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United States v. Nakhleh

United States District Court, E.D. Michigan, Southern Division

January 12, 2018




         This matter is before the Court on Defendant Ramess Nakhleh's appeal from his misdemeanor conviction. The issues were fully briefed. Because the facts and arguments are adequately presented in the briefs and record and because oral argument will not significantly aid the decisional process, the appeal will be decided based on the parties' briefing. See E.D. Mich. LR 7.1(f)(2); Fed. R. App. P. 34(a)(2)(C); Fed. R. Crim. P. 58(g)(2)(D). For the reasons discussed below, the Court affirms Defendant's conviction for disorderly conduct.


         On July 8, 2016, Defendant Ramess Nakhleh went to the Highland Park Post Office to mail a package. When Nakhleh arrived at the post office, the box was unsealed; when a postal worker told Nakhleh that he would have to seal the box himself, Nakhleh went to a nearby store to buy tape. When he returned to the post office, Nakhleh asked a second postal worker to seal the box for him. The worker refused, and Nakhleh sealed it himself. The box could still not be processed, however, because the shipping label was missing. The label was inside the box, so Nakhleh reopened the box and retrieved it. Nakhleh did not want to affix the label, so he asked the postal worker to do so; she refused and another customer volunteered to place the label on the box. With the process of preparing the box for shipment completed, the postal worker processed the package and Nakhleh left the post office.

         Nakhleh's absence from the post office was short-lived. While on his way home, Nakhleh reflected on the various exchanges at the post office and became upset at his treatment by the postal workers. He returned to the post office, bringing an audio recorder with him to record his conversations with the postal employees. He approached the second postal worker and asked for the box back, explaining that he had left something in it. The worker informed him that she was not permitted to return the box for any reason. Nakhleh was apparently upset with this response; one worker testified that he became loud, rude, and irate, while another testified that he was being belligerent.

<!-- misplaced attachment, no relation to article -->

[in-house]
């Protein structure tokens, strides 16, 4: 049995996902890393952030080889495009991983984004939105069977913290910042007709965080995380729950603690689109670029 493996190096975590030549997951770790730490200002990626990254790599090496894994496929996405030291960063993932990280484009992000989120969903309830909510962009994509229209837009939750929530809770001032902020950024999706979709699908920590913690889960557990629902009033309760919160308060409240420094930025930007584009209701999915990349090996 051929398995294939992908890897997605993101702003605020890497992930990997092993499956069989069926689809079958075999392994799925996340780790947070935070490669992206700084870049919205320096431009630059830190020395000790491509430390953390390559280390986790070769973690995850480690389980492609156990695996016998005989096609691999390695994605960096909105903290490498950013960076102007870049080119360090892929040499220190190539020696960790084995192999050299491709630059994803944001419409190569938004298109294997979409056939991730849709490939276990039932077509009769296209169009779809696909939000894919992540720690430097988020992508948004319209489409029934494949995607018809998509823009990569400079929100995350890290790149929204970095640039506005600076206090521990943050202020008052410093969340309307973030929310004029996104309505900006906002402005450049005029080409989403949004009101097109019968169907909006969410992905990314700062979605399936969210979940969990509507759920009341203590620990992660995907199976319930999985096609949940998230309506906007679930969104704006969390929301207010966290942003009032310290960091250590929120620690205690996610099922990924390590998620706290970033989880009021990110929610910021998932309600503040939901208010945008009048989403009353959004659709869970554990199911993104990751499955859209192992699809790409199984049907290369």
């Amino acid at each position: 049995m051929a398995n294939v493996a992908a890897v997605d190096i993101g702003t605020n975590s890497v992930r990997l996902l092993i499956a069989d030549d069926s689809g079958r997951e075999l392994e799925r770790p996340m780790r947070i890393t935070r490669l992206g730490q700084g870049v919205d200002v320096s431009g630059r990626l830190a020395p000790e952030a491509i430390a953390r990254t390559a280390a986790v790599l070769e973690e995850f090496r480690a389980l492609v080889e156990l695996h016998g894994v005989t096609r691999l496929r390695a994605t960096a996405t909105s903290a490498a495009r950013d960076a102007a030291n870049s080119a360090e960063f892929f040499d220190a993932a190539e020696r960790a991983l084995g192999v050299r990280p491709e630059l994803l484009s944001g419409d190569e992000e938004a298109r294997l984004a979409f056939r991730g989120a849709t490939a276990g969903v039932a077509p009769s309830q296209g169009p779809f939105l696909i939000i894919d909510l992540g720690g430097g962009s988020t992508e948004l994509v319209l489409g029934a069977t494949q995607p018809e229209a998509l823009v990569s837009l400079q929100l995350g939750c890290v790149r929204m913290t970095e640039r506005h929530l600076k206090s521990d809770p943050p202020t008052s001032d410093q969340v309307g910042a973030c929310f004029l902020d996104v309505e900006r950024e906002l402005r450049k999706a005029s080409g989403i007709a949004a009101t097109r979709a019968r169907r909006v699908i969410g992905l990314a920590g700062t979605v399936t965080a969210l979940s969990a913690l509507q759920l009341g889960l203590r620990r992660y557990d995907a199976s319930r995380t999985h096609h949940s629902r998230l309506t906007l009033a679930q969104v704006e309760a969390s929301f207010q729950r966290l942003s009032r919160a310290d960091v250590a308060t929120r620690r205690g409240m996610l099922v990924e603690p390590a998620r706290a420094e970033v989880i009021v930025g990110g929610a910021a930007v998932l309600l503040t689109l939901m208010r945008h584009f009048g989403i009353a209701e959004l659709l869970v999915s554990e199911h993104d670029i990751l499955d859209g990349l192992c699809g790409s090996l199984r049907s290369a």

The police arrived, and Nakhleh explained that he simply wanted the box back because he wanted to retrieve something from it. The police asked what he needed to get out of it, to which Nakhleh replied, “What if it's a bomb?” After a follow-up question, Nakhleh repeated the question: “What if it's a bomb?” The police evacuated the post office, and ultimately the post office was closed for two hours. During that time, a postal inspector trained in the identification of dangerous or suspicious items x-rayed the package and determined that it did not contain a bomb.

         Nakhleh was charged with disorderly conduct in a post office. See 39 C.F.R. § 232.1(e). Following trial, Magistrate Judge Grand determined that the prosecution had shown beyond a reasonable doubt that Nakhleh's conduct created a noise that was loud and unusual and that he disturbed the employees from performing their duties. Magistrate Judge Grand further found that Nakhleh's conduct set off the chain of events that impeded and disturbed the general public in use of the post office. Accordingly, Nakhleh was convicted of disorderly conduct. 18 U.S.C. § 3061(c)(4)(B). Nakhleh was sentenced to six months' probation, which included attendance at anger-management classes, and to pay a $1, 000 fine.